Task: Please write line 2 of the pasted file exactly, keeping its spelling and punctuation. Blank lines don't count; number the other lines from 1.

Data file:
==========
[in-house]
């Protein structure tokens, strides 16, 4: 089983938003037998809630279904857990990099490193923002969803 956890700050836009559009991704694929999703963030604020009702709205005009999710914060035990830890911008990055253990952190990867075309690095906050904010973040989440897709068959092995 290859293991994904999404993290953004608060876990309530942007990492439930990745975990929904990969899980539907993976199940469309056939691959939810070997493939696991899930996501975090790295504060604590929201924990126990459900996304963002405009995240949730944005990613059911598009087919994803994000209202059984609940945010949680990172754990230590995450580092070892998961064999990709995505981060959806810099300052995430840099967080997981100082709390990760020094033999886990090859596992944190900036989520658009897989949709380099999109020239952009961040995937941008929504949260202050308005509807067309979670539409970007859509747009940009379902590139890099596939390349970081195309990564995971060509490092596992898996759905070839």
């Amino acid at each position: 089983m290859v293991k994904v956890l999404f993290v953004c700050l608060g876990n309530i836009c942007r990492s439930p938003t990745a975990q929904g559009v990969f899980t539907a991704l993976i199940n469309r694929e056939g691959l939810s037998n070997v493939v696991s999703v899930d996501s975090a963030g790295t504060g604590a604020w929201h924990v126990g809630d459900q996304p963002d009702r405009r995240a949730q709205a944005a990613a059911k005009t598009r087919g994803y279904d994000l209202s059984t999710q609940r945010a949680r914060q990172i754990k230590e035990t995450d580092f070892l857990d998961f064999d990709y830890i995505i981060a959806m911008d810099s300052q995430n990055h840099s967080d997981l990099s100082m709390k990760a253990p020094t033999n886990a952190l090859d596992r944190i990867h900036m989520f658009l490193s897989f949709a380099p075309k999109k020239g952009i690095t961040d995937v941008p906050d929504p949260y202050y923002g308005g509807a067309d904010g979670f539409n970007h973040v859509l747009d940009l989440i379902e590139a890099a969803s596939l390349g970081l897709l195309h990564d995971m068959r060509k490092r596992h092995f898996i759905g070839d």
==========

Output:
């Protein structure tokens, strides 16, 4: 089983938003037998809630279904857990990099490193923002969803 956890700050836009559009991704694929999703963030604020009702709205005009999710914060035990830890911008990055253990952190990867075309690095906050904010973040989440897709068959092995 290859293991994904999404993290953004608060876990309530942007990492439930990745975990929904990969899980539907993976199940469309056939691959939810070997493939696991899930996501975090790295504060604590929201924990126990459900996304963002405009995240949730944005990613059911598009087919994803994000209202059984609940945010949680990172754990230590995450580092070892998961064999990709995505981060959806810099300052995430840099967080997981100082709390990760020094033999886990090859596992944190900036989520658009897989949709380099999109020239952009961040995937941008929504949260202050308005509807067309979670539409970007859509747009940009379902590139890099596939390349970081195309990564995971060509490092596992898996759905070839």